Advertisement
YOU ARE HERE: LAT HomeCollectionsRobert Olen Butler
IN THE NEWS

Robert Olen Butler

MORE STORIES ABOUT:
FEATURED ARTICLES
ENTERTAINMENT
July 19, 2009 | Carolyn Kellogg
Robert Olen Butler is an author with a flair for the big concept. Inspired by the information that consciousness lasts for 1.5 minutes after decapitation, he wrote "Severance," 62 short (240-word) stories of the last thoughts of those, real and imagined, who've just lost their heads. Marie Antoinette, John the Baptist, Medusa, Cicero and a chicken all, uh, made the cut.
ARTICLES BY DATE
ENTERTAINMENT
August 31, 2009 | Jacob Silverman
If you must have a shtick, make it a good one. Robert Olen Butler is familiar with this dictum: His collection "Tabloid Dreams" was based on supermarket tabloids; the stories in "Had a Good Time" were drawn from vintage postcards; "Severance" was composed of 240-word pieces about the dying thoughts of the decapitated; and last year's "Intercourse" imagined the inner monologues of 50 famous couples as they had sex. Butler's new novel, "Hell," is...
Advertisement
NEWS
January 20, 1994 | RICHARD EDER, TIMES BOOK CRITIC
They meet cute. Walking in Greenwich Village, Ira Holloway, the narrator of "They Whisper," encounters Fiona, a sunny young woman who rounds the corner, smiles at him and walks on. Immediately she's back to explain that the smile was not a come-on but provoked by a funny-looking old man she'd just passed. In a moment she reappears; this time to make sure he's not feeling hurt.
ENTERTAINMENT
July 19, 2009 | Carolyn Kellogg
Robert Olen Butler is an author with a flair for the big concept. Inspired by the information that consciousness lasts for 1.5 minutes after decapitation, he wrote "Severance," 62 short (240-word) stories of the last thoughts of those, real and imagined, who've just lost their heads. Marie Antoinette, John the Baptist, Medusa, Cicero and a chicken all, uh, made the cut.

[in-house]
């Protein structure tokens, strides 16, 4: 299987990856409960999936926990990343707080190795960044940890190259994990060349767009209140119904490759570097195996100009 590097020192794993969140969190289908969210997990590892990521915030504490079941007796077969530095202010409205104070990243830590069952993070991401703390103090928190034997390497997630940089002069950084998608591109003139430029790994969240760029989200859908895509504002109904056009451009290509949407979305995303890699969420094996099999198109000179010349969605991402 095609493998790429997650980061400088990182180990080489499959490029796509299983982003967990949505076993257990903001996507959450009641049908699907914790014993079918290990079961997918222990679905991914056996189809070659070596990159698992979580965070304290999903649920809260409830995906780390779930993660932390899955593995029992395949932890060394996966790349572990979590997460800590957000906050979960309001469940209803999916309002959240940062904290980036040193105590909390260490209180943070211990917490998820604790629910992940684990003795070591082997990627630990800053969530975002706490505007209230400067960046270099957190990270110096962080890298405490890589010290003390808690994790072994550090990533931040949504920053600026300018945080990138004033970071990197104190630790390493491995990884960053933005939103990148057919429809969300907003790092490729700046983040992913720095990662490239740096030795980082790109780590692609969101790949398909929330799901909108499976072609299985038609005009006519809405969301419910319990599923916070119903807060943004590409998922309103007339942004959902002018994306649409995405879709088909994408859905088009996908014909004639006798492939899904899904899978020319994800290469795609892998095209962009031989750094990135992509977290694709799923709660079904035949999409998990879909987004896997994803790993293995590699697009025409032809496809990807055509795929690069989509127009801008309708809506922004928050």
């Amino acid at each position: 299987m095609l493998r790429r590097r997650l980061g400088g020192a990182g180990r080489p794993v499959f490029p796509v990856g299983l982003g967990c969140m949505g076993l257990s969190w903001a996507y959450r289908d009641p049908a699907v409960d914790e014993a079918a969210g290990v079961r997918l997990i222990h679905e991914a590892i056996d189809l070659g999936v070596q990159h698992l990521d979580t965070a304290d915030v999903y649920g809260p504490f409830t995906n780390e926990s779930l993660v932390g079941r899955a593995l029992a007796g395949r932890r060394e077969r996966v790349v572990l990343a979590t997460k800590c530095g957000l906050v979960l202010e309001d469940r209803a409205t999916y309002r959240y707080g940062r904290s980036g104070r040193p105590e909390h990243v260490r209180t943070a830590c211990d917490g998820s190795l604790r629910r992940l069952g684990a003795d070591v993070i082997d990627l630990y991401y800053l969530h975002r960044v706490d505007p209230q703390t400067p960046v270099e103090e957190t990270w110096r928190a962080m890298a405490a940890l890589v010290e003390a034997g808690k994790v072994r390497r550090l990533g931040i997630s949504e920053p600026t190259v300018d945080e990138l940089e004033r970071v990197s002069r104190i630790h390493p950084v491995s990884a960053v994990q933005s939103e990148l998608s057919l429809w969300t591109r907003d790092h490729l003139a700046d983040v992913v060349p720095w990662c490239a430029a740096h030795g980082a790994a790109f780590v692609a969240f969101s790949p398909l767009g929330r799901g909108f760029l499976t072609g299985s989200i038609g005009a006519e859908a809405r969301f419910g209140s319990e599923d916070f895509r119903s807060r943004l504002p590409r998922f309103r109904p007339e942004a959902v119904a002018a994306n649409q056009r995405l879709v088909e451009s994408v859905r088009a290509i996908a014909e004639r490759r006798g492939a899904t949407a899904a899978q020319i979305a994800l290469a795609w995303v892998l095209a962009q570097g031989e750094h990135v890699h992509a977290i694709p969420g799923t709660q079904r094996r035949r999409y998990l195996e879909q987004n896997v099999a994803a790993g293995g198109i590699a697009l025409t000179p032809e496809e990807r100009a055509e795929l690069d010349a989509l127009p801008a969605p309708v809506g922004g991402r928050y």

ENTERTAINMENT
August 31, 2009 | Jacob Silverman
If you must have a shtick, make it a good one. Robert Olen Butler is familiar with this dictum: His collection "Tabloid Dreams" was based on supermarket tabloids; the stories in "Had a Good Time" were drawn from vintage postcards; "Severance" was composed of 240-word pieces about the dying thoughts of the decapitated; and last year's "Intercourse" imagined the inner monologues of 50 famous couples as they had sex. Butler's new novel, "Hell," is...
BOOKS
March 29, 1992
Clear-cut logging is but one of the planetary anachronisms that have placed the earth in ecological peril. "Refrain!" You are merely in the vanguard in adjusting to changes all must make and live with if we are to survive. DOUGLAS HAMMOND Long Beach
BOOKS
October 22, 2006 | Lisa Teasley, Lisa Teasley's most recent novel is "Heat Signature."
IN "Severance," we are privy to the streams-of-consciousness that 62 heads experience upon being cut from their bodies. It is believed that after decapitation the head remains conscious for 90 seconds; at a heightened state of emotion, humans speak at a rate of 160 words per minute. Thus, Pulitzer Prize winner Robert Olen Butler gives us exactly 240 words for each of his heads. They are as varied as Medusa, Anne Boleyn, John the Baptist, the dragon slain by St.
BOOKS
January 23, 2000 | JONATHAN LEVI
The good news for all you folks who read about Edna Bradshaw of Bovary, Ala., in Robert Olen Butler's "Tabloid Dreams" is that she's back. The 1996 short story "Help Me Find My Spaceman Lover" in that collection was Edna's first-person account of her third-kind encounter with a spaceman. Back then, Edna was a fortysomething hairdresser living in a trailer park with her yellow cat, Eddie. One night, on her way back to her car in the parking lot of the local 24-hour Wal-Mart, she meets a spaceman.
NEWS
December 4, 1996 | ALLAN M. JALON, SPECIAL TO THE TIMES